Among the discount department stores, Wal-Mart remains the biggest spender and is expected to continue to spend aggressively in 2004. It's battling bad press over how it treats its employees, but the company has been fighting back of late, more aggressively challenging the media on disputed facts. Sales sources say its TV ad campaign this year will put employees—happy employees—in the spotlight to counter some of the press reports.
Target, insiders say, is one to watch. The retailer actually reduced its TV spending last year but is poised to reverse course in 2004 in a bid to grab increased market share.
Consumer electronics is also a hot category with such chains as Best Buy and Circuit City starting to aggressively market high-definition TV sets.
"That's a really big product push," says one sales executive. "People who wouldn't spend $10,000 for a set are willing to spend $3,000." Beyond HD, home-theater products generally are getting major marketing support this year.
Circuit City spent $124 million last year, up 4% over the previous year. Best Buy had the bigger spending increase last year, with 30% more TV ad dollars placed last year, totaling $117 million, according to Monitor-Plus.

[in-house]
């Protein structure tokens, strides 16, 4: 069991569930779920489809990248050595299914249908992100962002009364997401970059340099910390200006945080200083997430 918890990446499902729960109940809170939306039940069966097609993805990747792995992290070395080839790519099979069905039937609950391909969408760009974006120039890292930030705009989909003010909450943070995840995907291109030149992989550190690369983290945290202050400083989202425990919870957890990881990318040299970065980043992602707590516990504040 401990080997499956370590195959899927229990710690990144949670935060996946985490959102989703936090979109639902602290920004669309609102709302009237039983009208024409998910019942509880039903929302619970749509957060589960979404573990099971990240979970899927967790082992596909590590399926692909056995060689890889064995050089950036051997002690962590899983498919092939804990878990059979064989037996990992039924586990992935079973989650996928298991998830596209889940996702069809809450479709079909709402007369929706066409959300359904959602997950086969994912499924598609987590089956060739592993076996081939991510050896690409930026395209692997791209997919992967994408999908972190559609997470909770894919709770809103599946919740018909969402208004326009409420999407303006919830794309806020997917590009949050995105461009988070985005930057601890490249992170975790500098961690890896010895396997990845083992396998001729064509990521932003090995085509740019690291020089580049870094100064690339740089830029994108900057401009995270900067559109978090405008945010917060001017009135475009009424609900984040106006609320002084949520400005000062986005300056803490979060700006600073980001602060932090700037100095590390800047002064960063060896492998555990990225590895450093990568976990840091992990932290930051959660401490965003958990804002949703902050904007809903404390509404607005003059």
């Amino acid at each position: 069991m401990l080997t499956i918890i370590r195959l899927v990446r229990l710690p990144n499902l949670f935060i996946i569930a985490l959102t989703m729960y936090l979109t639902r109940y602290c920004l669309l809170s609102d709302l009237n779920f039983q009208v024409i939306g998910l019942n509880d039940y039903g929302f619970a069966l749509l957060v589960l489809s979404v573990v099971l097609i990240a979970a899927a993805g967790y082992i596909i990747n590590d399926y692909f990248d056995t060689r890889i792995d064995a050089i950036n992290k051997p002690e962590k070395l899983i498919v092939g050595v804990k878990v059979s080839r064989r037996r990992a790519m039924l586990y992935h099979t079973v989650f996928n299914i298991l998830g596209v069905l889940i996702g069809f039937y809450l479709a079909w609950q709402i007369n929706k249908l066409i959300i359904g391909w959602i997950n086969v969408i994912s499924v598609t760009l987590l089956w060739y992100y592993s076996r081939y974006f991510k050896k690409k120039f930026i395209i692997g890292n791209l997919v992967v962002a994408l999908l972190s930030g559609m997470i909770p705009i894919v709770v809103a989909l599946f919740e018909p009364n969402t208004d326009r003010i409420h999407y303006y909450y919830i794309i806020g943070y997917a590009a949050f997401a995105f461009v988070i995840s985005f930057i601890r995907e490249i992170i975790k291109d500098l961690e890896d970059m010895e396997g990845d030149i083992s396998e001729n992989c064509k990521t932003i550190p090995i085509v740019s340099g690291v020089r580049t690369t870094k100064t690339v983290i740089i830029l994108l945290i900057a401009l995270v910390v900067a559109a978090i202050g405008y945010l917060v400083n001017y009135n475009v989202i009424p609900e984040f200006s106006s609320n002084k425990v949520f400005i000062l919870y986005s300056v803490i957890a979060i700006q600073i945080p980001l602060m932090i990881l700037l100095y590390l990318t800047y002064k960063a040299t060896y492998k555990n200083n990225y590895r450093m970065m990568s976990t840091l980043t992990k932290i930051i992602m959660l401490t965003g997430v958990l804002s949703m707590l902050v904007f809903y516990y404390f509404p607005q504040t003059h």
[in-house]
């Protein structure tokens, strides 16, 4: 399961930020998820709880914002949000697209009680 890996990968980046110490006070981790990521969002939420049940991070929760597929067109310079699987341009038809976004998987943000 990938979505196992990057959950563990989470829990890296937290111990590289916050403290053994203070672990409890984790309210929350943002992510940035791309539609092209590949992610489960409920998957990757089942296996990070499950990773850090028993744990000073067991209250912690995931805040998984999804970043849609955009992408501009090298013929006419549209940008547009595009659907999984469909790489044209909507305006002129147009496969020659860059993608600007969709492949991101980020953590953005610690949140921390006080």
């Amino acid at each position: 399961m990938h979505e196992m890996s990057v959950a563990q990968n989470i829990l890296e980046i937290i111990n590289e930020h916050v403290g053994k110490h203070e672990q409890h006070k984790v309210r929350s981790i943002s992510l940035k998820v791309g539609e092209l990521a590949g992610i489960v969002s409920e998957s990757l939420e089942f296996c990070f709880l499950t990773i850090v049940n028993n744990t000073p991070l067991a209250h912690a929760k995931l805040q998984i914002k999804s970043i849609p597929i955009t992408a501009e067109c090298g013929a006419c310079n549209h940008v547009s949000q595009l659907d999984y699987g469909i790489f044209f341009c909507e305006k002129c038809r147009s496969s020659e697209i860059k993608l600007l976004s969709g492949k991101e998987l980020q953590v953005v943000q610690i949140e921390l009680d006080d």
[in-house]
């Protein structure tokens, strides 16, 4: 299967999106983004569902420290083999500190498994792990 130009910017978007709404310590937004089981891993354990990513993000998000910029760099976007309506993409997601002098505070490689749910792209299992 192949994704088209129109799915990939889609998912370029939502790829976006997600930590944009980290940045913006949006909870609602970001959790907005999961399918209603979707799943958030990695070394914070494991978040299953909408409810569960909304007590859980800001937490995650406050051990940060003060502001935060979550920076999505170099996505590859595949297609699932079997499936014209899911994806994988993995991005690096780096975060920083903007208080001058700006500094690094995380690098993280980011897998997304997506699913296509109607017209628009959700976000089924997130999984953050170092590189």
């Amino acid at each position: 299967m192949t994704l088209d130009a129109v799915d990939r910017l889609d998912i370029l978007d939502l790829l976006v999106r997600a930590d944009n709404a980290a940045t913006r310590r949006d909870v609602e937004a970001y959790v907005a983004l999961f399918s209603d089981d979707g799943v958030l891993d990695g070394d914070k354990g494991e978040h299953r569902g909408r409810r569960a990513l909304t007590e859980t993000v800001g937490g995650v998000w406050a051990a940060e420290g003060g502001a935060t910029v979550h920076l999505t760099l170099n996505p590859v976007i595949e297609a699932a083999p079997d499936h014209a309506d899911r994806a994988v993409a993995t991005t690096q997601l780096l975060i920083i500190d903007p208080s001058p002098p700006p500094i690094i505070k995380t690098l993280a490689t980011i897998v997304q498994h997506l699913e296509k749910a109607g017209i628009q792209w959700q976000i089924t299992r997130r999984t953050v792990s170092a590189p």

In the always hot restaurant category, leading spender McDonald's actually spent less on TV last year, but executives says that may change this year. "They are spending heavily on their youth campaign," launched in late 2003, says one sales executive. McDonald's was the third-biggest brand in TV spending in 2003, but that was down 18% from 2002, to $250 million. "They are indicating they will spend more, not less, in 2004,'' said the executive.
Meanwhile, one restaurant chain to watch, albeit on a regional basis (West, Midwest and Southeast), is CKE Restaurants, which operates the Carl's Jr., Hardee's and La Salsa chains. Company sales were sluggish in 2003, and part of the company's turnaround strategy reportedly involves increased TV spending this year as it launches the sort of low-carb, Atkins-friendly menu that a number of fast-food chains are starting to embrace.
|As Seen on TV|
|The top brands ranked by spending, January-November|
|Rank||Brand||2003 (000)||2002 (000)||Change|
|*Brand introduced in 2003 NA = Not applicable SOURCE: Nielsen Monitor-Plus|
|17||Office of National Drug Control||$142,506||$124,221||+14.72%|
|38||Best Buy Superstores||$116,690||$89,328||+30.63%|
|41||Mitsubishi Endeavor trucks||$111,082||*||NA|
|47||Sears home furnishings||$103,149||$93,601||+10.20%|
|48||Ingles Sin Barreras||$99,321||$59,734||+66.27%|
|TV's Top Spenders|
|Rank||company||2003 (000)||2002 (000)||Change|
|Source: Nielsen Monitor-Plus|
|1||Procter & Gamble||$2,023,738||$1,554,274||+30.20|
|6||Johnson & Johnson||$803,179||$761,077||+5.53|
|10||General Motors Dealers||$718,377||$371,963||+93.13|
|15||Ford Motor Dealers||$658,886||$449,305||+46.65|